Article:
Ecological restoration projects are an essential part of achieving sustainable development goals. The success of these projects depends on involving various stakeholders and stakeholder management strategy. Best practice implementation and stakeholder management compliance with international standards opens up opportunities for additional financing and expanding the scope of ecosystem restoration projects.
To date, these projects are not dominant in sustainable development strategies due to their longevity and focus on biodiversity restoration. If we include the social component and determine how stakeholders benefit from project implementation, their prospects and relevance can significantly increase. The success of this approach was presented at training within the international conference SER 2019, held from September 22 to 28 in Cape Town, South Africa.
Society for Ecological Restoration (SER) is a global community of ecological restoration experts. It includes researchers, practicing scientists, decision makers, and community leaders from Africa, Asia, Australia, New Zealand, Europe, and America. SER members are actively involved in restoring degraded ecosystems, making a significant contribution to the planet’s ecosystem health. The organization becomes a platform for exchanging experience and networking between government agencies, non-governmental organizations and the private sector in order to develop the science and practice of ecological restoration.
A training conducted by EthnoExpert CEO Igor Semenov and Sustainability Manager Daria Ryazantseva presented stakeholder management best practices in environmental restoration projects, as well as methods for building the social part in these projects. The six-hour training involved representatives of ministries of environmental protection, scientists and trainees from South Africa, Lesotho, Australia, the United States and Germany. Made in a form of a quest “King of Wetlands”, it was specially developed for this conference and included EthnoExpert’s experience in the PeatRus project aimed at restoring disturbed peatlands in Russia and the project for the ecological restoration of tundra peatlands on the Yamal Peninsula. The clarity of examples, the involvement of participants in game actions and the opportunity to independently build a strategy for interaction with stakeholders allowed participants to quickly master high-level stakeholder management skills.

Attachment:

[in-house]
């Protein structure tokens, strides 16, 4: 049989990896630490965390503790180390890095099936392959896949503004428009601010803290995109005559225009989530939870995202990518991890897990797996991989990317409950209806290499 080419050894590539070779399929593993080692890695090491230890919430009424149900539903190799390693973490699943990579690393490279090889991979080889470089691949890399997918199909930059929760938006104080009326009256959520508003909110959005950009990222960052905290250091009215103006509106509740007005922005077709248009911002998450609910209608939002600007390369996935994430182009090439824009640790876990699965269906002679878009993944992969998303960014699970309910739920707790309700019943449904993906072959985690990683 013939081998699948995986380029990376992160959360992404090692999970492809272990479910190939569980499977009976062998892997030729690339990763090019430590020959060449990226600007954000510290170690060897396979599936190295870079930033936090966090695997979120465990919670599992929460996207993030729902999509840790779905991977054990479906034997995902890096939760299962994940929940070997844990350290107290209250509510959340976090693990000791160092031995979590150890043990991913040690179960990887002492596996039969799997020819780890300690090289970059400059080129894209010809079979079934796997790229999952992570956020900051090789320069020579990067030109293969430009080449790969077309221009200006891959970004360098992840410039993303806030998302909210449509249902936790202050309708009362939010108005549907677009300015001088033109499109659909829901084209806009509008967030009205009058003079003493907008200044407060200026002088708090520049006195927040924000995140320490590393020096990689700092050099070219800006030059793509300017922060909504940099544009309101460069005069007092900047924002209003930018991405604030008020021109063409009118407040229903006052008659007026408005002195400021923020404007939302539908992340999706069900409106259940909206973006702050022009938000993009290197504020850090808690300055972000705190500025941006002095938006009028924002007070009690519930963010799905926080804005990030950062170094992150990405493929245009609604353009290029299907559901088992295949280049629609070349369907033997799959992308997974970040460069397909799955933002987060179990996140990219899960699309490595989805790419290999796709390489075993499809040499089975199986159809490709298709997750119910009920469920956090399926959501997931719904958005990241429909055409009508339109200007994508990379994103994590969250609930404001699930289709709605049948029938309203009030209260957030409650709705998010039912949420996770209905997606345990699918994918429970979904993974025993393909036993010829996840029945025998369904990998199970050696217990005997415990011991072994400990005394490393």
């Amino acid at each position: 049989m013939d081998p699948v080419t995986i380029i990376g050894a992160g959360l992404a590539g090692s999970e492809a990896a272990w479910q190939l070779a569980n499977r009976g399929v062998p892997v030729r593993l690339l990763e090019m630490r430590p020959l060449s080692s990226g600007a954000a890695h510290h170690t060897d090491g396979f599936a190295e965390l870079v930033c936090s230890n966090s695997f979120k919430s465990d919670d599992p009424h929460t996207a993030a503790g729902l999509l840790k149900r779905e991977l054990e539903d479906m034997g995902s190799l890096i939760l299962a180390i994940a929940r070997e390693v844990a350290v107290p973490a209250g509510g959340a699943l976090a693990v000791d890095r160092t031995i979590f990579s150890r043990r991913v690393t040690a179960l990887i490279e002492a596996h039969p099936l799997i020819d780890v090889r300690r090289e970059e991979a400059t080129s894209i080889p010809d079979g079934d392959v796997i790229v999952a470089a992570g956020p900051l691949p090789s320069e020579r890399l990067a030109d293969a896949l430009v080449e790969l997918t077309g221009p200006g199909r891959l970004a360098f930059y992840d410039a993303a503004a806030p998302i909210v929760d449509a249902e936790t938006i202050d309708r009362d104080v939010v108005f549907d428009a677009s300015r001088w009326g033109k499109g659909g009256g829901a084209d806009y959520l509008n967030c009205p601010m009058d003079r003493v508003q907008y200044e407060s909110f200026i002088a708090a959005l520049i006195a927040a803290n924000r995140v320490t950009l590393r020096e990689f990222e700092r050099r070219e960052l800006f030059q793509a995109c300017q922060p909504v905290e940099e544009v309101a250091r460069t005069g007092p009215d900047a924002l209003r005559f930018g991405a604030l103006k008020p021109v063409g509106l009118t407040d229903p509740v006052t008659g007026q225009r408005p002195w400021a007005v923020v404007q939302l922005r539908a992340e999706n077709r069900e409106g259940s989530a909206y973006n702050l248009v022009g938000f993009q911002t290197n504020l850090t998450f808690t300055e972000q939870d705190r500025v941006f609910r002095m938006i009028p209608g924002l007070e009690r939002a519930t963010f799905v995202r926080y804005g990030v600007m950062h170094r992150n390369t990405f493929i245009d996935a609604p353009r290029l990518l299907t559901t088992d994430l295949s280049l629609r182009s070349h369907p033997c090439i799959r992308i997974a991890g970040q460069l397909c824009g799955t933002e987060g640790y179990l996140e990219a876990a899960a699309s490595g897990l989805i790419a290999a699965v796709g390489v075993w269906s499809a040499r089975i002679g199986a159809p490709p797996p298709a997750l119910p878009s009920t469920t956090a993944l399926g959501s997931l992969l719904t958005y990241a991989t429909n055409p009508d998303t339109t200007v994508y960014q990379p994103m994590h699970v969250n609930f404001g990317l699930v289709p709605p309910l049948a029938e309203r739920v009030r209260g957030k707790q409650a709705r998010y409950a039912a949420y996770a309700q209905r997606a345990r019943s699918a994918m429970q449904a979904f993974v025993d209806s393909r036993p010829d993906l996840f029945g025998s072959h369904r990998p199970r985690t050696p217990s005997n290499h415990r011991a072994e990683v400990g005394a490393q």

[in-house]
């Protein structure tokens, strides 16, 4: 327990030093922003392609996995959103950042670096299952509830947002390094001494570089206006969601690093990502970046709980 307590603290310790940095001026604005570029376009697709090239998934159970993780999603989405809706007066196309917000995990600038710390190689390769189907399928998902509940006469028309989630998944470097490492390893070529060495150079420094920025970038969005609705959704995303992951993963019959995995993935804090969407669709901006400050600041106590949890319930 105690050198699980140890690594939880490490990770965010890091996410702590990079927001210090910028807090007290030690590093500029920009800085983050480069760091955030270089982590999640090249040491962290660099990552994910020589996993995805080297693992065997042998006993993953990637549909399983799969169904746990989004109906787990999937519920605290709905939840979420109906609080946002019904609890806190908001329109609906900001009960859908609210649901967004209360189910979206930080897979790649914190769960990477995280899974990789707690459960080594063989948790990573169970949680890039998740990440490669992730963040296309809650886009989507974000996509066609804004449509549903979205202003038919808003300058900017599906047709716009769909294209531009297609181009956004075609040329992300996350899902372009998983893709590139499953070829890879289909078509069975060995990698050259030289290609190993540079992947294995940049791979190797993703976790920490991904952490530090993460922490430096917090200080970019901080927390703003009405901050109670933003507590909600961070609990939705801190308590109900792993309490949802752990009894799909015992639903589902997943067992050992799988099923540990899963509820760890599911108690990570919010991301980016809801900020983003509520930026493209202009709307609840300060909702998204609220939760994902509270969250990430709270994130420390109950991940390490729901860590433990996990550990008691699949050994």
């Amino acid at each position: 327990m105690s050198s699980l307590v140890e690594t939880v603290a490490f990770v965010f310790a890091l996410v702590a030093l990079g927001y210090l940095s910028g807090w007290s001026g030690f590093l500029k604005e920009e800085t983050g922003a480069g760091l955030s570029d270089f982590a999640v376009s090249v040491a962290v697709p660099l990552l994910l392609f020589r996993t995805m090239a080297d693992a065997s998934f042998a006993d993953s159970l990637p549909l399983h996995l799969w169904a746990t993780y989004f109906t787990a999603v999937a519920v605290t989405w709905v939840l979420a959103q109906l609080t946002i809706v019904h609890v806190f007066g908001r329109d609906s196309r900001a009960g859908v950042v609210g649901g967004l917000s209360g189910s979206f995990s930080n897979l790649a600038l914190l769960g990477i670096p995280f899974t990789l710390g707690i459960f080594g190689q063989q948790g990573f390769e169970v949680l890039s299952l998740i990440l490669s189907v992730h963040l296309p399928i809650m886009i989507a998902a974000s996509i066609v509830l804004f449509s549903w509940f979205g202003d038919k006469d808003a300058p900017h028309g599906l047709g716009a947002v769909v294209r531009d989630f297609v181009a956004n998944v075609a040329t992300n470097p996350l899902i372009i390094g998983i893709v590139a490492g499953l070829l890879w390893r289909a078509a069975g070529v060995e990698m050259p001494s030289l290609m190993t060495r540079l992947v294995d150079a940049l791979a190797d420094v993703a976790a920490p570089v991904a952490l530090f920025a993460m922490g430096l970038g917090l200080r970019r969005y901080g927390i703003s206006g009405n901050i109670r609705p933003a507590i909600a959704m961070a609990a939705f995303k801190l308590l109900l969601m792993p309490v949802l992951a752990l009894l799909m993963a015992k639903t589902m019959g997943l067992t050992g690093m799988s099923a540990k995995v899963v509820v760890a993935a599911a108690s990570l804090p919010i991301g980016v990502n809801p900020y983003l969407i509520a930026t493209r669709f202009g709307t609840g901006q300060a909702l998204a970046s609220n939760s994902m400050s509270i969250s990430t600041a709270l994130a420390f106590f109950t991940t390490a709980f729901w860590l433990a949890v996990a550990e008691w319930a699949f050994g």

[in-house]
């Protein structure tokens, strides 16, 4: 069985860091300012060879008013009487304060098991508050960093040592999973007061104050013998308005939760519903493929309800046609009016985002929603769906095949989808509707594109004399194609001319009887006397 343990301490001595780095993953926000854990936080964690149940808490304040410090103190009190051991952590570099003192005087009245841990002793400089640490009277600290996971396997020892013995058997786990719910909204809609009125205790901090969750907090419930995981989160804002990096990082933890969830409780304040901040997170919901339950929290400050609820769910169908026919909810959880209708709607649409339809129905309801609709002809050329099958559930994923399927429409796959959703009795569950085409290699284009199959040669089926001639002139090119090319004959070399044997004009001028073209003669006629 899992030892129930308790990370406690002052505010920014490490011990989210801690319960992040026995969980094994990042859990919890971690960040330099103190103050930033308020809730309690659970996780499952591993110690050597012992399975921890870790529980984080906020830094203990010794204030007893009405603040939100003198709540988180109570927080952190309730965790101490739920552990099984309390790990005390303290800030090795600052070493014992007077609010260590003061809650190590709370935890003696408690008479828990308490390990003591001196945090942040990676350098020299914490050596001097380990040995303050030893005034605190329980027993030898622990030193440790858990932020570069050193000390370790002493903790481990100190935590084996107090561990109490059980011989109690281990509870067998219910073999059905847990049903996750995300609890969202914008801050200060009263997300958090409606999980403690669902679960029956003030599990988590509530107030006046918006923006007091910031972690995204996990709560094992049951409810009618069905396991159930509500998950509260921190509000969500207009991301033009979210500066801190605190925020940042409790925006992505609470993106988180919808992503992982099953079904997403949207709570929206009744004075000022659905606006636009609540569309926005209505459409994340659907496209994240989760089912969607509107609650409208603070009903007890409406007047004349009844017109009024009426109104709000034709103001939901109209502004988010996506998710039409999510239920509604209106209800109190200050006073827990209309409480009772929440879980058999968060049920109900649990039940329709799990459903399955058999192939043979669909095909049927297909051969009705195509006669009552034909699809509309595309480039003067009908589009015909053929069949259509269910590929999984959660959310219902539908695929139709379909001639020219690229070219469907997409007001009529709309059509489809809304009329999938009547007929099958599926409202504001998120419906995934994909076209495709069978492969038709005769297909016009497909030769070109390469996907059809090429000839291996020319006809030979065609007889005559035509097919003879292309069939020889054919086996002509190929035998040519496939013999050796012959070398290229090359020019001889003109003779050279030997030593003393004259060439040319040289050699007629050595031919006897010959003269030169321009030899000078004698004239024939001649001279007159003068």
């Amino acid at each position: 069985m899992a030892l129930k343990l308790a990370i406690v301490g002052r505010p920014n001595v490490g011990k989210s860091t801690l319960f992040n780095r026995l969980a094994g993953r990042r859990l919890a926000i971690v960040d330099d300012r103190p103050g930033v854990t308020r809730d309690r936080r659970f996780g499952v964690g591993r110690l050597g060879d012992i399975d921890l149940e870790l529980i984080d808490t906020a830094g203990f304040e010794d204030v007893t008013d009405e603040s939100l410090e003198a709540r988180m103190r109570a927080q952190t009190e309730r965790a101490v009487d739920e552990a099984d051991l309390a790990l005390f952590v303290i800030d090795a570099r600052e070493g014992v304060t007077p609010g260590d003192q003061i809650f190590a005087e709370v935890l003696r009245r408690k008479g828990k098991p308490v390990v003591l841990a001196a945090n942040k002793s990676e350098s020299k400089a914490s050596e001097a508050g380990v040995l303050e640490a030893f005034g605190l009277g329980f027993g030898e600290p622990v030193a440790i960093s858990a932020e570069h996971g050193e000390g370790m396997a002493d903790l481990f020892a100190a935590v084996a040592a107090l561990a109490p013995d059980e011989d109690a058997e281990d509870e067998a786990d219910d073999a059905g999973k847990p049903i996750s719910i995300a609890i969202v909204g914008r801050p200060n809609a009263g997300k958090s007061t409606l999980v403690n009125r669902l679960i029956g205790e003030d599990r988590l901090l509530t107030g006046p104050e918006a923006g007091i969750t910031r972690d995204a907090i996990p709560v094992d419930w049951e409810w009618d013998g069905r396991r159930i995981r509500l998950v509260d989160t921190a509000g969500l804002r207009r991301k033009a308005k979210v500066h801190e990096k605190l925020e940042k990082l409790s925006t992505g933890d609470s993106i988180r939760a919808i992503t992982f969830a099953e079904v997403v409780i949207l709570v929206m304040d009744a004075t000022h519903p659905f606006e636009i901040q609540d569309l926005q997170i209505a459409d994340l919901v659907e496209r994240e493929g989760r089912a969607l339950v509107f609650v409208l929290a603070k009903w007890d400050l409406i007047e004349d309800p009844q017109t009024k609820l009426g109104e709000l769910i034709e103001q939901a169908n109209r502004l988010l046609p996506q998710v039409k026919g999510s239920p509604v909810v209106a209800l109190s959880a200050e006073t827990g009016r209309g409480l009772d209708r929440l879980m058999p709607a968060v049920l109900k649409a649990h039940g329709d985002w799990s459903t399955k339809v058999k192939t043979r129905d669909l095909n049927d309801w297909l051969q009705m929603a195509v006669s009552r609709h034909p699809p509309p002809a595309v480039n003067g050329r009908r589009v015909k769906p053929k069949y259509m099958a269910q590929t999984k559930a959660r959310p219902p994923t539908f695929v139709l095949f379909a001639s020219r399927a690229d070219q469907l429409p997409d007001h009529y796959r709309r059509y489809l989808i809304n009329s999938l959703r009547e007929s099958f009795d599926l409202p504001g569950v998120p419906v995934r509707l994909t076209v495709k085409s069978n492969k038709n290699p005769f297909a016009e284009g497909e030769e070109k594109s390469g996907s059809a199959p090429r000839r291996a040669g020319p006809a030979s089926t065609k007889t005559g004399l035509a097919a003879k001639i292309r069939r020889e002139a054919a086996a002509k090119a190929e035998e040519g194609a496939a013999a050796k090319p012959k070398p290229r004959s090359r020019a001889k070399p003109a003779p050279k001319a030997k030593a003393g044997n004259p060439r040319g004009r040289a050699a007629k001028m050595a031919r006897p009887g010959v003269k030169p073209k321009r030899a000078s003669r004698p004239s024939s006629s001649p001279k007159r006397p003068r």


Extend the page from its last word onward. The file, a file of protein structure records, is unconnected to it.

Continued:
The EthnoExpert team also took part in the business part of the conference, making presentations on the topics of partnership in ecological restoration projects and involving vulnerable groups in them. The presented experience of implementing projects in Russia made a significant contribution to the discussions on the need for stakeholder management in these projects and laid the future prospect of international cooperation in this basis.